And the best part? Mark’s wants to help one of you out there prepare for the harsh weather ahead with a $100 gift card to buy something nice! A valid email address and a mouse click are all you’ll need for an entry, but there’re plenty of additional options if you want to increase your odds! Feel free to enter below! (Open to Canadians outside of Quebec, ends 12/8.)
A Day Off From Parenting
My job’s one of the few with Remembrance Day as a statutory holiday, so Sarah and I took the rare opportunity to spend some time focused less on parenting and more on ourselves by doing some of the things couples without kids often take for granted!
First on the list was shopping like the fancy do, strolling through Yorkville without its usual things that usually make shopping unbearable — no impatient crowds; no rushing to get home; no pushy salespeople trying to hit their quotas in the year’s busiest shopping season. If I could shop like this all the time, I most definitely would.
But then I’d have no job, so I’d have no money to shop… perhaps I’d better curb my expectations.
Steve Jobs was the film du jour starring Michael Fassbender, and though I was later miffed to discover that it’s a director’s dramatic interpretation of events in Jobs’ life, it made for interesting watching. Its opening sequence gave me the same feeling I had from The Social Network, wanting the same unwavering drive I’d seen in Jesse Eisenberg’s Mark Zuckerberg. I’d probably give Steve Jobs a 3-3.5/5, but I’m no film critic.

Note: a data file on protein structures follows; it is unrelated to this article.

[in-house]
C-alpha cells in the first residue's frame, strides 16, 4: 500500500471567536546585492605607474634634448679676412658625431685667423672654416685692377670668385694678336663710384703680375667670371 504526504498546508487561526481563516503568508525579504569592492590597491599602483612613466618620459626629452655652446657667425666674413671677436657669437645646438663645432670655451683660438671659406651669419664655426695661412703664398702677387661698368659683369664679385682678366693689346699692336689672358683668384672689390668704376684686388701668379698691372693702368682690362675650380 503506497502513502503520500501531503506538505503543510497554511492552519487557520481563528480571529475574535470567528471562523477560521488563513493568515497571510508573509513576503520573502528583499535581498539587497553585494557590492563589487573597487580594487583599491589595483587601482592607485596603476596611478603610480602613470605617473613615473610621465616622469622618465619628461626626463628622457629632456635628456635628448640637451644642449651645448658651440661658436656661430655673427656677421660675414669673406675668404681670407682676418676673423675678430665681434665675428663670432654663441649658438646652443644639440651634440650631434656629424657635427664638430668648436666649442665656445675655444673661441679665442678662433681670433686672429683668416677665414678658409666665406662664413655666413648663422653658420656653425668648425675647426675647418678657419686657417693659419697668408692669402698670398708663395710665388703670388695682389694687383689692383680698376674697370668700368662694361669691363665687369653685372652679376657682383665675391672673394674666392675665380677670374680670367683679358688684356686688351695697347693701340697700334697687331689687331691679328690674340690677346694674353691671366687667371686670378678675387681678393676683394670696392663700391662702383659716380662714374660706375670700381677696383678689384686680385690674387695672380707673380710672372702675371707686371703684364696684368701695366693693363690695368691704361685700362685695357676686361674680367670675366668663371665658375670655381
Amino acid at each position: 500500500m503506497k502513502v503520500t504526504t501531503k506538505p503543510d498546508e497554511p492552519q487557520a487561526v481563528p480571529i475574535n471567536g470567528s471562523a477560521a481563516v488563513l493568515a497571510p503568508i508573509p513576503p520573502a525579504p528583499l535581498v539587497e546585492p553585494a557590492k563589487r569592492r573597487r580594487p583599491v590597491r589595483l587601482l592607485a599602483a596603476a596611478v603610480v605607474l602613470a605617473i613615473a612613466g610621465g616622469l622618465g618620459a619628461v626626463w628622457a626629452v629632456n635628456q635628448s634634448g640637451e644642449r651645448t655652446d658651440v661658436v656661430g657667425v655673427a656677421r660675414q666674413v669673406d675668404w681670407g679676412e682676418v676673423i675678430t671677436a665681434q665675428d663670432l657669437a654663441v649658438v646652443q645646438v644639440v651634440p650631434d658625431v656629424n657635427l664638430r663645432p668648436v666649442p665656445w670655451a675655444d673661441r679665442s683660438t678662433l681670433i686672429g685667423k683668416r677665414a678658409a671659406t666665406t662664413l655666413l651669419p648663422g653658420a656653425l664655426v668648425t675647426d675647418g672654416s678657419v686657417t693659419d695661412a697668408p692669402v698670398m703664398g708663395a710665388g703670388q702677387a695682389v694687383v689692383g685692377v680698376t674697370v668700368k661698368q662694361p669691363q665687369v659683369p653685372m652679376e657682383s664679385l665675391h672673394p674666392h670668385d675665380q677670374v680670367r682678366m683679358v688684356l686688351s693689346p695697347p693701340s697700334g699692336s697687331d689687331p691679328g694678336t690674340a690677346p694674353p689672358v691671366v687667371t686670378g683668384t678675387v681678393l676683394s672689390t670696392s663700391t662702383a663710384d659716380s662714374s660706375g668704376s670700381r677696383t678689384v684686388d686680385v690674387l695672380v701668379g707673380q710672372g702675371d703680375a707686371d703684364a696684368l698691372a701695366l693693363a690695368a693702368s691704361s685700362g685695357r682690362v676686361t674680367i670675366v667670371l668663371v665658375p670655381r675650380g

Returning to the Danforth for a late lunch before picking Little Man up from daycare, we hit Il Fornello, whose pizza specials made a meal for two highly affordable — probably helped that my date was in no state to drink, though 😉
All in all, it was good to remember what life was like with a little less responsibility, if even only for a few hours.
We ended the week much as we’d started it, hanging in our ‘hood as we kept it local and connected with our neighbours. We stopped in some houses at the 7th Annual Open Rhodes Art Show & Sale, catching up with people we hadn’t seen in a while (or in some cases, a decade), and looking for some new things to decorate our walls. We tackled the ever-present to-do list, re-caulking the bathroom (way easier with a caulking gun, just saying); packing the freezer, prepping for more sleepless nights and temper-testing days; and doing everything we could to keep our heads attached to our shoulders!
The week that was the second week of November was no blockbuster by any means, but it’s the moments between the major events that define who we are — not just the ones we choose to share on Facebook.
May all your weeks turn out to be great ones, and we’ll see you at the next post,
*Intelligent Design for Adaptation, Participation and Technology
Disclaimer: Mark’s was kind enough to give me a gift card and some thermal socks for my time in the iDAPT WinterLab, which I will likely use to buy the fanciest underwear I can find. (Not even kidding.)